From here, the trail winds past Hayes Lake and then begins to climb with Iceberg Lake on your right. This next section is uphill through a lovely forested area. There’s a nice but somewhat obstructed view of Iceberg Lake again from above around 3.25 miles. You get a small bit of relief when the trail flattens out after the latest climb but it’s short lived as you approach the saddle. We took a little bit of time to enjoy the views of where we had just hiked up from, before we got ready to tackle the uphill section ahead of us.

Once you reach the saddle the views in both directions are incredible. Having previously been on the fence about hiking the whole loop, we were immediately validated in our decision to continue once we reached the saddle. At the 4 mile mark, the trail begins its descent toward Bagley Lakes. Most of this section is quite rocky, so we suggest taking your time as it’s easy to lose footing.

Getting down to Bagley Lakes seemed to take forever, although it was only 1.65 miles. A small bridge crosses the southeastern outlet of the lake connecting you back towards the Visitor’s Center. It’s a climb up stone steps to get there, and we reached the visitor center at 6.2 miles.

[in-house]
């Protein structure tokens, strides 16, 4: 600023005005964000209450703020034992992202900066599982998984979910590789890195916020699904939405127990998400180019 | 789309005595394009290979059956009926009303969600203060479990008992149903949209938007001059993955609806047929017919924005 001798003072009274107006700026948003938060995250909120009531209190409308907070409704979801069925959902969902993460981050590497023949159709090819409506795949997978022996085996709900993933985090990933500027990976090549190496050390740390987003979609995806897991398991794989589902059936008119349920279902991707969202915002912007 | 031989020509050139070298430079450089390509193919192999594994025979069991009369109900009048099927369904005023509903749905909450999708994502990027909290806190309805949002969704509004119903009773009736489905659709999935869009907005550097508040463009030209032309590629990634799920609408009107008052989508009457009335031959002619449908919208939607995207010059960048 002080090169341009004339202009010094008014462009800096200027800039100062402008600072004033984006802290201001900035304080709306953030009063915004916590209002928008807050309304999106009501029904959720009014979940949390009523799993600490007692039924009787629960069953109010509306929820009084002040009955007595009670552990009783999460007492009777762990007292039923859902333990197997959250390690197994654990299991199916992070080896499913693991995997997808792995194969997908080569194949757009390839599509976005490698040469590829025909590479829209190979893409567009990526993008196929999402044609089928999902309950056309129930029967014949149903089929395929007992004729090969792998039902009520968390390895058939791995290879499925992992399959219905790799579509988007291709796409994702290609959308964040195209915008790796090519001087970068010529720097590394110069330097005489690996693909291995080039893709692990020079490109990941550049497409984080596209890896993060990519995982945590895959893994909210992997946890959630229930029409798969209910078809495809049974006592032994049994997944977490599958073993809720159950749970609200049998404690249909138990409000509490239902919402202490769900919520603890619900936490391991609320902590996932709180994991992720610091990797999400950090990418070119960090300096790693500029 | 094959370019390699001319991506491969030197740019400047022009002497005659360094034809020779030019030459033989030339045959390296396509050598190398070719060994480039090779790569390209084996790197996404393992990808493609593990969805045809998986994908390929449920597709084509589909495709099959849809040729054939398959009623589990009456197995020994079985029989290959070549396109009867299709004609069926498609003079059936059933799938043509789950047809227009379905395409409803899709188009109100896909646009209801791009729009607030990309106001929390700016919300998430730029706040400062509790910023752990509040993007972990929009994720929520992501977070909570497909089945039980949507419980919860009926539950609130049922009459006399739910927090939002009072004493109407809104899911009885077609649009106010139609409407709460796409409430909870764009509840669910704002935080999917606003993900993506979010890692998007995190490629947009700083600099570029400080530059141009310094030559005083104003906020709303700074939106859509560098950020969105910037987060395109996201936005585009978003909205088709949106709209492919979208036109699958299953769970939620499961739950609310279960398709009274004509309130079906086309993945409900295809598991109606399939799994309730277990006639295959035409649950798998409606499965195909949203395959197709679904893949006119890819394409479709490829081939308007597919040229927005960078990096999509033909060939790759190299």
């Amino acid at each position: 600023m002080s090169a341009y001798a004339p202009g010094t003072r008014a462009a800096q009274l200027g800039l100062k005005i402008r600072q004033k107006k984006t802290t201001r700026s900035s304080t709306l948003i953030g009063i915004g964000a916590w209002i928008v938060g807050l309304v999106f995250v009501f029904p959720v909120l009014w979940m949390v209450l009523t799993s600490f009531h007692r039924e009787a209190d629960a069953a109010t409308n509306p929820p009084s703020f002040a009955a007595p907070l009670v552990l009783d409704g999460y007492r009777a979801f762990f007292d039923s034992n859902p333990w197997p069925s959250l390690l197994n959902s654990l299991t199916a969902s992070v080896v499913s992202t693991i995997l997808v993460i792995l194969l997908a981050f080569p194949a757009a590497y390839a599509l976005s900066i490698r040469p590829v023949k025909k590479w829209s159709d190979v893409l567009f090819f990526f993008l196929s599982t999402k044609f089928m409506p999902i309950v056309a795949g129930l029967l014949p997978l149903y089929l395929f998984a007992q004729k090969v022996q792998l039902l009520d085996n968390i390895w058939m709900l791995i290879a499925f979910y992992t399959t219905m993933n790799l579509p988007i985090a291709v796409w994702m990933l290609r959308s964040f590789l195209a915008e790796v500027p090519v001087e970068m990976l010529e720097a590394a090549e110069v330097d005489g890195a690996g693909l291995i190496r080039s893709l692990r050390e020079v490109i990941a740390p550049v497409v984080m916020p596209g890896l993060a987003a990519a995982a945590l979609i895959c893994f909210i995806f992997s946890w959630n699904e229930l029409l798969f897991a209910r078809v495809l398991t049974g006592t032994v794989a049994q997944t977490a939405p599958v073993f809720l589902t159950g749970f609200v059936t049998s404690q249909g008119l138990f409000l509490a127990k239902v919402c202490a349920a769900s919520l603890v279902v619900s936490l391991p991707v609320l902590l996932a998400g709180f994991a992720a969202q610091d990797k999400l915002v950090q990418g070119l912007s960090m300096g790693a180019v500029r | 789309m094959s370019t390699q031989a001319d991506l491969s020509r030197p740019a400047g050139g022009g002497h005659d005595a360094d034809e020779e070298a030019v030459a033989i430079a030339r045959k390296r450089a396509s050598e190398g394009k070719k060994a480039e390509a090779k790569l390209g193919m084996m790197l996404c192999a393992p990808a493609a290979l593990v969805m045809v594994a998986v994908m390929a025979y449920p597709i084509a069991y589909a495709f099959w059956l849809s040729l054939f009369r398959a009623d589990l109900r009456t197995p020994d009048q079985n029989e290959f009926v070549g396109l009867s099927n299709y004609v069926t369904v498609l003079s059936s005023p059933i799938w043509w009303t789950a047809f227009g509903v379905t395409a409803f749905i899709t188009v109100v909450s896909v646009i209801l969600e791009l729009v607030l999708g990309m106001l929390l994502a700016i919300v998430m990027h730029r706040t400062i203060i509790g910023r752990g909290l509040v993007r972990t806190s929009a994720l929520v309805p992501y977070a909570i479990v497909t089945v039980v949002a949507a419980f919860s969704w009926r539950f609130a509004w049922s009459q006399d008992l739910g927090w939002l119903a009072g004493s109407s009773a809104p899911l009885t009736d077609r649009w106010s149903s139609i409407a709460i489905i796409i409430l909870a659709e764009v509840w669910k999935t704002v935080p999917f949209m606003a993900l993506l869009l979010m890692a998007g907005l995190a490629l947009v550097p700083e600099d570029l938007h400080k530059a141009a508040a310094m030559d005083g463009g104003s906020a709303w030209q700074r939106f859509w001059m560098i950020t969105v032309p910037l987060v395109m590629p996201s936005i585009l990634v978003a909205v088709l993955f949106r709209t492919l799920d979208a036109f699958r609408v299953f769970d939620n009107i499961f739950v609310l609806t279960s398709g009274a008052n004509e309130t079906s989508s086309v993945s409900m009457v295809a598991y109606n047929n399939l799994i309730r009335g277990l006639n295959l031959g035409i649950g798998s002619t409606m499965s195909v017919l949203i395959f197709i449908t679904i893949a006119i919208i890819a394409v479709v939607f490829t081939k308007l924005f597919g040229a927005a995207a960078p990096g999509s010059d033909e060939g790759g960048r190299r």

Chain Lakes Loop

After the visitor center, you’ll walk across the parking lot at the top of the hill and then connect up with the Wild Goose Trail. We were a little sad when we reached the Visitor’s Center because we had been parked here a few hours earlier, and knew we still weren’t done with our hike quite yet.

Chain Lakes Loop

The Wild Goose Trail was interesting to say the least. This section is an uphill slog that covers a mile and over 800 feet of gain. There’s even a series of ladders that you’ll walk over as you climb. It was chilly and a bit rainy by the time we reached the top of the trail and just as the last light of the day was setting, we were back at the car.

Final thoughts on Hiking the Chain Lakes Loop

Chain Lakes Loop

Our first hike in the North Cascades-Mt. Baker area did not disappoint and we were so glad we made the trip! It’s easy to see why this is one of the more popular hiking destinations in Washington and the Chain Lakes Loop was a great introduction. The hike itself is not especially difficult, although there is a good amount of elevation gained. If you’re looking for a hike with beautiful alpine lakes and stunning mountain views, you will definitely want to put the Chain Lakes Loop on your hiking list!